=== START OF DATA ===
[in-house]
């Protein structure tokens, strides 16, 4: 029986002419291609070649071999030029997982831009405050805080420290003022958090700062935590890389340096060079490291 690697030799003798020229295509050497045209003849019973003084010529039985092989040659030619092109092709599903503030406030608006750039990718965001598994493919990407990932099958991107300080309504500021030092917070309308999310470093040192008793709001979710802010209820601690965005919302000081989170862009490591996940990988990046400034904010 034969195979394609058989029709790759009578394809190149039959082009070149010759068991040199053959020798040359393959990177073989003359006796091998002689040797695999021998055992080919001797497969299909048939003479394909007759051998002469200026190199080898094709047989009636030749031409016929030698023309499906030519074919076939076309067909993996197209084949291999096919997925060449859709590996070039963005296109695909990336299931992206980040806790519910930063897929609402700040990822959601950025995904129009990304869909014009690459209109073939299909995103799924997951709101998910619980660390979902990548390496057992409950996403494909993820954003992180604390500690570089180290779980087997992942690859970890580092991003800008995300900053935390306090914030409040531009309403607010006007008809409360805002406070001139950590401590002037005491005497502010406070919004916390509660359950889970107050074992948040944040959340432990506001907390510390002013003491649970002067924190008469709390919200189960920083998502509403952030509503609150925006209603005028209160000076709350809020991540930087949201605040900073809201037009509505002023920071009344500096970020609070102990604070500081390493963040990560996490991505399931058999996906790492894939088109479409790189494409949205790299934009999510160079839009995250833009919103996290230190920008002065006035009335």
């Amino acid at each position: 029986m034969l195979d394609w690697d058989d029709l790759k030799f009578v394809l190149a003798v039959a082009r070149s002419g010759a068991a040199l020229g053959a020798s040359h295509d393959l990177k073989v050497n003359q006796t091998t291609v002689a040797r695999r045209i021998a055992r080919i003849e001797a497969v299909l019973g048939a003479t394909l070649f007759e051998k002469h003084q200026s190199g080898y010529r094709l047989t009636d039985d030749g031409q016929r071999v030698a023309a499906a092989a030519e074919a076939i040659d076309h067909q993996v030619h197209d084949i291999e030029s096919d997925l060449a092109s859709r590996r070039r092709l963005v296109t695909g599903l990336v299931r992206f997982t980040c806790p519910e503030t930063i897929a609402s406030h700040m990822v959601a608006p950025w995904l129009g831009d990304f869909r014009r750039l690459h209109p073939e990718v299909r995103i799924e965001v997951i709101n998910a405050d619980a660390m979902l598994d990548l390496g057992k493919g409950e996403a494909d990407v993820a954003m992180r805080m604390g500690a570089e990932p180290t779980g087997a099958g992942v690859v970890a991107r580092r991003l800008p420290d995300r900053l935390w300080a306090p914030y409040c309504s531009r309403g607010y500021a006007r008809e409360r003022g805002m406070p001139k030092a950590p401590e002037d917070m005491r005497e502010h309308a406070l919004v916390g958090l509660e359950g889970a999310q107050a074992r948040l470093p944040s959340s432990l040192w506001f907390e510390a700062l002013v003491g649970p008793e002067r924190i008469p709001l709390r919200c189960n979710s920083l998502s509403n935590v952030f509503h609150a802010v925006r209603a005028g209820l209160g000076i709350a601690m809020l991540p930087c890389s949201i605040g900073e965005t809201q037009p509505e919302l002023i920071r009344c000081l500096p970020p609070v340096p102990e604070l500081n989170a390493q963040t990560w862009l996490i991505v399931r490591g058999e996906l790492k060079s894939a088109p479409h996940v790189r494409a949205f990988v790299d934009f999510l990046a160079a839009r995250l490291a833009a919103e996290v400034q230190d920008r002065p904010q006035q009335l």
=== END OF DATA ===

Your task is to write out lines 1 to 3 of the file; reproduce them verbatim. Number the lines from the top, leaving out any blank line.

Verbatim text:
[in-house]
């Protein structure tokens, strides 16, 4: 029986002419291609070649071999030029997982831009405050805080420290003022958090700062935590890389340096060079490291 690697030799003798020229295509050497045209003849019973003084010529039985092989040659030619092109092709599903503030406030608006750039990718965001598994493919990407990932099958991107300080309504500021030092917070309308999310470093040192008793709001979710802010209820601690965005919302000081989170862009490591996940990988990046400034904010 034969195979394609058989029709790759009578394809190149039959082009070149010759068991040199053959020798040359393959990177073989003359006796091998002689040797695999021998055992080919001797497969299909048939003479394909007759051998002469200026190199080898094709047989009636030749031409016929030698023309499906030519074919076939076309067909993996197209084949291999096919997925060449859709590996070039963005296109695909990336299931992206980040806790519910930063897929609402700040990822959601950025995904129009990304869909014009690459209109073939299909995103799924997951709101998910619980660390979902990548390496057992409950996403494909993820954003992180604390500690570089180290779980087997992942690859970890580092991003800008995300900053935390306090914030409040531009309403607010006007008809409360805002406070001139950590401590002037005491005497502010406070919004916390509660359950889970107050074992948040944040959340432990506001907390510390002013003491649970002067924190008469709390919200189960920083998502509403952030509503609150925006209603005028209160000076709350809020991540930087949201605040900073809201037009509505002023920071009344500096970020609070102990604070500081390493963040990560996490991505399931058999996906790492894939088109479409790189494409949205790299934009999510160079839009995250833009919103996290230190920008002065006035009335």
């Amino acid at each position: 029986m034969l195979d394609w690697d058989d029709l790759k030799f009578v394809l190149a003798v039959a082009r070149s002419g010759a068991a040199l020229g053959a020798s040359h295509d393959l990177k073989v050497n003359q006796t091998t291609v002689a040797r695999r045209i021998a055992r080919i003849e001797a497969v299909l019973g048939a003479t394909l070649f007759e051998k002469h003084q200026s190199g080898y010529r094709l047989t009636d039985d030749g031409q016929r071999v030698a023309a499906a092989a030519e074919a076939i040659d076309h067909q993996v030619h197209d084949i291999e030029s096919d997925l060449a092109s859709r590996r070039r092709l963005v296109t695909g599903l990336v299931r992206f997982t980040c806790p519910e503030t930063i897929a609402s406030h700040m990822v959601a608006p950025w995904l129009g831009d990304f869909r014009r750039l690459h209109p073939e990718v299909r995103i799924e965001v997951i709101n998910a405050d619980a660390m979902l598994d990548l390496g057992k493919g409950e996403a494909d990407v993820a954003m992180r805080m604390g500690a570089e990932p180290t779980g087997a099958g992942v690859v970890a991107r580092r991003l800008p420290d995300r900053l935390w300080a306090p914030y409040c309504s531009r309403g607010y500021a006007r008809e409360r003022g805002m406070p001139k030092a950590p401590e002037d917070m005491r005497e502010h309308a406070l919004v916390g958090l509660e359950g889970a999310q107050a074992r948040l470093p944040s959340s432990l040192w506001f907390e510390a700062l002013v003491g649970p008793e002067r924190i008469p709001l709390r919200c189960n979710s920083l998502s509403n935590v952030f509503h609150a802010v925006r209603a005028g209820l209160g000076i709350a601690m809020l991540p930087c890389s949201i605040g900073e965005t809201q037009p509505e919302l002023i920071r009344c000081l500096p970020p609070v340096p102990e604070l500081n989170a390493q963040t990560w862009l996490i991505v399931r490591g058999e996906l790492k060079s894939a088109p479409h996940v790189r494409a949205f990988v790299d934009f999510l990046a160079a839009r995250l490291a833009a919103e996290v400034q230190d920008r002065p904010q006035q009335l």